'Tis said that as a man declines towards old age his mind dwells ever more and more on the events of his childhood. Whether that be true of all men or not, certain it is that my memory of things that happened fifty years ago is very clear and bright, and the little incidents of my boyhood are more to me, because they touch me more nearly, than such great matters as the late rebellion against His Majesty King George, whom God preserve.
Especially does my thought run back to a day, fifty-six years ago this very summer, when by mere chance, as it would appear to men's eyes, my fortunes became linked with those of Joe Punchard, who is now at this moment, I warrant, smoking his pipe in the lodge at my park gates. I was eleven years old, a thin slip of a boy, small for my age, and giving no promise, to be sure, of my present stature and girth. The neighbors shook their heads sometimes as they looked at me, and wondered why Mr. John Ellery, if he must adopt a boy--a strange thing, they thought, for a bachelor to do--did not choose one of a sturdier make than poor little Humphrey Bold. They even joked about my name, averring that names assuredly must go by contraries, for I was Bold by name, and timid by nature. The joke seemed to me, even then, a very poor one, for a boy must have the name he is born with, and I have known very delicate and white-handed folk of the name of Smith.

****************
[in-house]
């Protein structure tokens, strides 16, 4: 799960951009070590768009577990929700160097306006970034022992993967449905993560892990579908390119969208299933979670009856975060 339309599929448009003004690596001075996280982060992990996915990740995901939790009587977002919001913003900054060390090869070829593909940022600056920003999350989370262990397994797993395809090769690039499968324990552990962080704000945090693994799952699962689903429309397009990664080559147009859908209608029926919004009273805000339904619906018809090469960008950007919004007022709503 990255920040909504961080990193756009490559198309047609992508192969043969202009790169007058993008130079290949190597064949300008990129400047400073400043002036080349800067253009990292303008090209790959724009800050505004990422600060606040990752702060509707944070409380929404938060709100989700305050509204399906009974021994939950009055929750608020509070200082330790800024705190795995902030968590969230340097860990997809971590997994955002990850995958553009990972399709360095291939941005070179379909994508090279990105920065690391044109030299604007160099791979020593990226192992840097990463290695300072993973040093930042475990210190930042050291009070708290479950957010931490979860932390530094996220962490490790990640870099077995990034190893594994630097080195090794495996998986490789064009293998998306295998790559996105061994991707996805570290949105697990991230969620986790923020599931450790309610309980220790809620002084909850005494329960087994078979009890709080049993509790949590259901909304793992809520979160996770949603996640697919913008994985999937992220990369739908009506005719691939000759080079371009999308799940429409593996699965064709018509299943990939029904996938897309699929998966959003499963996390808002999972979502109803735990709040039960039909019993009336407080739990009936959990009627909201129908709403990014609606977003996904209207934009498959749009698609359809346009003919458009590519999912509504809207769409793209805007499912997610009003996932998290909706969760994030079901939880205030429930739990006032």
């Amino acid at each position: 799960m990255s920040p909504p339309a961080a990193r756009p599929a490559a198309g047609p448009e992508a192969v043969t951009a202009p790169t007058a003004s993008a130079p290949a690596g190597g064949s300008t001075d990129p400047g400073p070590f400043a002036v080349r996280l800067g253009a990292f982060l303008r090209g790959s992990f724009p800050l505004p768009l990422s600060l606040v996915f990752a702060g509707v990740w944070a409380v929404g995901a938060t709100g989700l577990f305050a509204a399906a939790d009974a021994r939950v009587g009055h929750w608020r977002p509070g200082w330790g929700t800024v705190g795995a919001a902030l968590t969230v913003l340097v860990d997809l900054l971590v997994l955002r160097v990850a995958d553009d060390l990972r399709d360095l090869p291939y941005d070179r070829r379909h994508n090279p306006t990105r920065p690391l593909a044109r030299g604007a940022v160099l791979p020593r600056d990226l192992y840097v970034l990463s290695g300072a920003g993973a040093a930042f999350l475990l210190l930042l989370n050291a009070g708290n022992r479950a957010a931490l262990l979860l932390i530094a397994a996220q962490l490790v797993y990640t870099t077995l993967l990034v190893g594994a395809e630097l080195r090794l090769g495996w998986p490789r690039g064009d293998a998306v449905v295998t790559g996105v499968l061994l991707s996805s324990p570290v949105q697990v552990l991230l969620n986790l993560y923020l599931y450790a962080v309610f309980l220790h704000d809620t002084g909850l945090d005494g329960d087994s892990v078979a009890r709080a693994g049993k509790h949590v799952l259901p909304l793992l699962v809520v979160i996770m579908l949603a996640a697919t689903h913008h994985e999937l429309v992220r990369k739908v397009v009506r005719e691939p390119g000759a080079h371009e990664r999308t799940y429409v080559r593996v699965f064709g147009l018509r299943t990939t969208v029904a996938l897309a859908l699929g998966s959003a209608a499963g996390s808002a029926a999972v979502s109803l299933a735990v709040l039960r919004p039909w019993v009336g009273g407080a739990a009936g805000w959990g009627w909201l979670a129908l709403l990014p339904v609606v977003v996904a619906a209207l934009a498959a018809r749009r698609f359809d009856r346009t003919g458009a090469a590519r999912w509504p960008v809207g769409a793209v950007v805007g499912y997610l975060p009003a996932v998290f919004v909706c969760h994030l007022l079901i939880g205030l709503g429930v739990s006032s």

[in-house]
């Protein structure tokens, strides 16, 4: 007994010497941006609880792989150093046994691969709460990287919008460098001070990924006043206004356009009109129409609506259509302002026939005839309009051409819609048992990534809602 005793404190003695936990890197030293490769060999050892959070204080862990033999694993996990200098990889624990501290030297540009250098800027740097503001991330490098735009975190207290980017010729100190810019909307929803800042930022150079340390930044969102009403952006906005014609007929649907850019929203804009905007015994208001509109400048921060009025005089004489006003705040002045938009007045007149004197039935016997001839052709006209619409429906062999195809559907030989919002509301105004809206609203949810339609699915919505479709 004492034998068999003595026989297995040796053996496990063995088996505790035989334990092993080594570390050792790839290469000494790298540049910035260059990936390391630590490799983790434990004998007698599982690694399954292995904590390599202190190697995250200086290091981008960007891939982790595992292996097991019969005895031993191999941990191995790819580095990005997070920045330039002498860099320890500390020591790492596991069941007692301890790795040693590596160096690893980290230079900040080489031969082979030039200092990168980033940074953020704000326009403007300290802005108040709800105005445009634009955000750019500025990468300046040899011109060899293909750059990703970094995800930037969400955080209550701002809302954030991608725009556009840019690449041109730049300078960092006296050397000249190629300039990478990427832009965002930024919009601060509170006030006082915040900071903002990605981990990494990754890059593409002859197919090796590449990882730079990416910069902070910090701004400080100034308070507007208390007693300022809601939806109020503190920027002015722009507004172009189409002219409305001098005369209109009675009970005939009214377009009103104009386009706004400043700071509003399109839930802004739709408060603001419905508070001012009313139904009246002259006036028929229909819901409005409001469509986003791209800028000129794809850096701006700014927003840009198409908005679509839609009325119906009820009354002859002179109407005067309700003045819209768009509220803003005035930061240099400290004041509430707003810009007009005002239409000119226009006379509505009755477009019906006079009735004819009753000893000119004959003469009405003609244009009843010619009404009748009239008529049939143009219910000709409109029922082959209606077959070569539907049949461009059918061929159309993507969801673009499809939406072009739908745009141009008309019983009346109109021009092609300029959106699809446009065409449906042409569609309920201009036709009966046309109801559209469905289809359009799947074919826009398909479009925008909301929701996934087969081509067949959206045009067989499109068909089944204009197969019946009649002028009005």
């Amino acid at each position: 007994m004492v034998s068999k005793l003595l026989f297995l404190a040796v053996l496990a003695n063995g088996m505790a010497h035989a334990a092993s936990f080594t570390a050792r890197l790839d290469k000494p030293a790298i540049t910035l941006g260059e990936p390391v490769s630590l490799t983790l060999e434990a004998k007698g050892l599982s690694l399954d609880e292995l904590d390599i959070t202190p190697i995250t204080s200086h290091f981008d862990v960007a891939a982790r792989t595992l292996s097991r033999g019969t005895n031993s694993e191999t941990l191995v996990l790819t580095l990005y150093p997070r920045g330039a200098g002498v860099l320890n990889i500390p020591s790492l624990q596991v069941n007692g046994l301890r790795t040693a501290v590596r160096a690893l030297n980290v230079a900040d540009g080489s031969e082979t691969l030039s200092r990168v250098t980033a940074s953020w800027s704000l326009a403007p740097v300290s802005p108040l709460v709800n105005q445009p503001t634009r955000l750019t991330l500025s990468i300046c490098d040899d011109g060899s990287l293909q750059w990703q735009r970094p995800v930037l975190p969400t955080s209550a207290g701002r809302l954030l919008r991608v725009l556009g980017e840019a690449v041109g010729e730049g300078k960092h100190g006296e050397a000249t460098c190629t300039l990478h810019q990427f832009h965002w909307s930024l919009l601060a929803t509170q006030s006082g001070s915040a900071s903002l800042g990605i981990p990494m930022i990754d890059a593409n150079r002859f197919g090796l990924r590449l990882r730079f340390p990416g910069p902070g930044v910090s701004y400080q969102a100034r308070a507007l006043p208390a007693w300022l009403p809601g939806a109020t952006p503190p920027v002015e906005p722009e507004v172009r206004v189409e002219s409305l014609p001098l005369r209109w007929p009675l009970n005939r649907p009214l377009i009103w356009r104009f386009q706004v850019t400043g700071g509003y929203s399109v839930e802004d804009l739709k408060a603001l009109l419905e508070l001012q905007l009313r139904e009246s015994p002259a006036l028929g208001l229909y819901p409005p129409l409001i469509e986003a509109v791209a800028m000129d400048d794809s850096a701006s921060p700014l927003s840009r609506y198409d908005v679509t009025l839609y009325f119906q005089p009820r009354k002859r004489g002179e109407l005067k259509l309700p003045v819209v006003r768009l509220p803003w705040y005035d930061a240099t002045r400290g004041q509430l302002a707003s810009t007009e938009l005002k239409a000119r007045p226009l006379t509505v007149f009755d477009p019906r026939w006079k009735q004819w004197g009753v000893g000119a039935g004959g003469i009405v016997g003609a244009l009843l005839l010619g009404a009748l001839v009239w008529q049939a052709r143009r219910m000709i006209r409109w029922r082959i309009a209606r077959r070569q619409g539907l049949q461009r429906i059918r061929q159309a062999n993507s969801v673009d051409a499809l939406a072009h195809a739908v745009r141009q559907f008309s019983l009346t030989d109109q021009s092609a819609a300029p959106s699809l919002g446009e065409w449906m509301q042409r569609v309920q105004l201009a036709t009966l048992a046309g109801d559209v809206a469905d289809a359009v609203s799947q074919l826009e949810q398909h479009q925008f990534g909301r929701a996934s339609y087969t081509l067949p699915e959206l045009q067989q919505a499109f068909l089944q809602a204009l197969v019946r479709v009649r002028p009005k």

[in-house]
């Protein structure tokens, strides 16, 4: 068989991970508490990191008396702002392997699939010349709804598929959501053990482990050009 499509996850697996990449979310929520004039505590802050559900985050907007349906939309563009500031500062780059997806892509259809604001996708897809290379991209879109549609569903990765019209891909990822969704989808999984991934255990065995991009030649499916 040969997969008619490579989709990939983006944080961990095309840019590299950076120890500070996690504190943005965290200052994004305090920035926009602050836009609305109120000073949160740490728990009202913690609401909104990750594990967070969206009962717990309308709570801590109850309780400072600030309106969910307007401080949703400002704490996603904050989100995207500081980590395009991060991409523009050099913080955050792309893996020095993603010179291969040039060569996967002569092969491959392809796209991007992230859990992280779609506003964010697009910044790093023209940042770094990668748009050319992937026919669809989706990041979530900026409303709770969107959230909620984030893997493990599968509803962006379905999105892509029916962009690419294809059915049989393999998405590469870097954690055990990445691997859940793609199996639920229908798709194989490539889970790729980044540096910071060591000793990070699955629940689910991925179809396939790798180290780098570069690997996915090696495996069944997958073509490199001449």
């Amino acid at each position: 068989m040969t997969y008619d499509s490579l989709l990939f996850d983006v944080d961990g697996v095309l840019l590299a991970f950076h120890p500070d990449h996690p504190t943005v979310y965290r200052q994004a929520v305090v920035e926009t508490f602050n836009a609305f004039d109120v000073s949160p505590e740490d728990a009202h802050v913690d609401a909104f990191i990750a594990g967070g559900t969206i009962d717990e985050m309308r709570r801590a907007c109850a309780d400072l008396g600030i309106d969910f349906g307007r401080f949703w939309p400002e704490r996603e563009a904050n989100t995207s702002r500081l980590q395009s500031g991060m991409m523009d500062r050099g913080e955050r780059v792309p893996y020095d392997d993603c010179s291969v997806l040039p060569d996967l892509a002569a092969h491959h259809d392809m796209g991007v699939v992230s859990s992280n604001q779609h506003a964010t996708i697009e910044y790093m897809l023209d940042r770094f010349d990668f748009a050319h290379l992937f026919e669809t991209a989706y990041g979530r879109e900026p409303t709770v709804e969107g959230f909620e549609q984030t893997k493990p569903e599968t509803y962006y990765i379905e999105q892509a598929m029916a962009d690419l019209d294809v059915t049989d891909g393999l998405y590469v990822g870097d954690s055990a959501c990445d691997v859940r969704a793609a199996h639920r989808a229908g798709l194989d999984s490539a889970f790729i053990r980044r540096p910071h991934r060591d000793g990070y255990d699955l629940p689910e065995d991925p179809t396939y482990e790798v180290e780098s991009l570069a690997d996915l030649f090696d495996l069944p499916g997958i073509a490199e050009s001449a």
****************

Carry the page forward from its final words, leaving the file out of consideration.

Mr. Ellery, a bachelor, as I have said, adopted me when my own father and mother died, which happened when I was still an infant and, mercifully, too young to understand my loss. My father, as I called him, was a substantial yeoman whose farm and holding lay some three miles on the English side of Shrewsbury. He was well on in years when he adopted me, and dwells in my memory as a strong, silent man who, when his day's work was done, would sit in the inglenook with a book upon his knees. This taste for reading marked him out from the neighboring farmers, with whom, indeed, he had little in common in any way, so that he was rather respected than liked by them. But he was wonderfully kind to me, and if my love for him was qualified with awe, it was from reverence, and not from fear.
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